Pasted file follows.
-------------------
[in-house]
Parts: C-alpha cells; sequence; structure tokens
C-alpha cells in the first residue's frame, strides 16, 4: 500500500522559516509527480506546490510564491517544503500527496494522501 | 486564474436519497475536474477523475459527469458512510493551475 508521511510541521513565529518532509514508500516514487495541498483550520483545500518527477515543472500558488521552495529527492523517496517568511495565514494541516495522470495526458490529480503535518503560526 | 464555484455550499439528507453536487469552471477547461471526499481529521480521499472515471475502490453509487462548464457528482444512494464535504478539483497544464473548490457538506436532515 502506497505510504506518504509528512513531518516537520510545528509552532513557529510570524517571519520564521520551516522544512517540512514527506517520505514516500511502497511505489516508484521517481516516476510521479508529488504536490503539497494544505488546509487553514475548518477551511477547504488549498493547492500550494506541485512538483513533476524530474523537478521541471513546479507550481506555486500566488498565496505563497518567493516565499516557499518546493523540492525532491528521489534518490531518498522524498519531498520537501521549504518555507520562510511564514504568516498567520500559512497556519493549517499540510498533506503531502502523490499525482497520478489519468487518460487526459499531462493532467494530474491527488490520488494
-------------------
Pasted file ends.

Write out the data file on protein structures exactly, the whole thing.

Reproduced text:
[in-house]
Parts: C-alpha cells; sequence; structure tokens
C-alpha cells in the first residue's frame, strides 16, 4: 500500500522559516509527480506546490510564491517544503500527496494522501 | 486564474436519497475536474477523475459527469458512510493551475 508521511510541521513565529518532509514508500516514487495541498483550520483545500518527477515543472500558488521552495529527492523517496517568511495565514494541516495522470495526458490529480503535518503560526 | 464555484455550499439528507453536487469552471477547461471526499481529521480521499472515471475502490453509487462548464457528482444512494464535504478539483497544464473548490457538506436532515 502506497505510504506518504509528512513531518516537520510545528509552532513557529510570524517571519520564521520551516522544512517540512514527506517520505514516500511502497511505489516508484521517481516516476510521479508529488504536490503539497494544505488546509487553514475548518477551511477547504488549498493547492500550494506541485512538483513533476524530474523537478521541471513546479507550481506555486500566488498565496505563497518567493516565499516557499518546493523540492525532491528521489534518490531518498522524498519531498520537501521549504518555507520562510511564514504568516498567520500559512497556519493549517499540510498533506503531502502523490499525482497520478489519468487518460487526459499531462493532467494530474491527488490520488494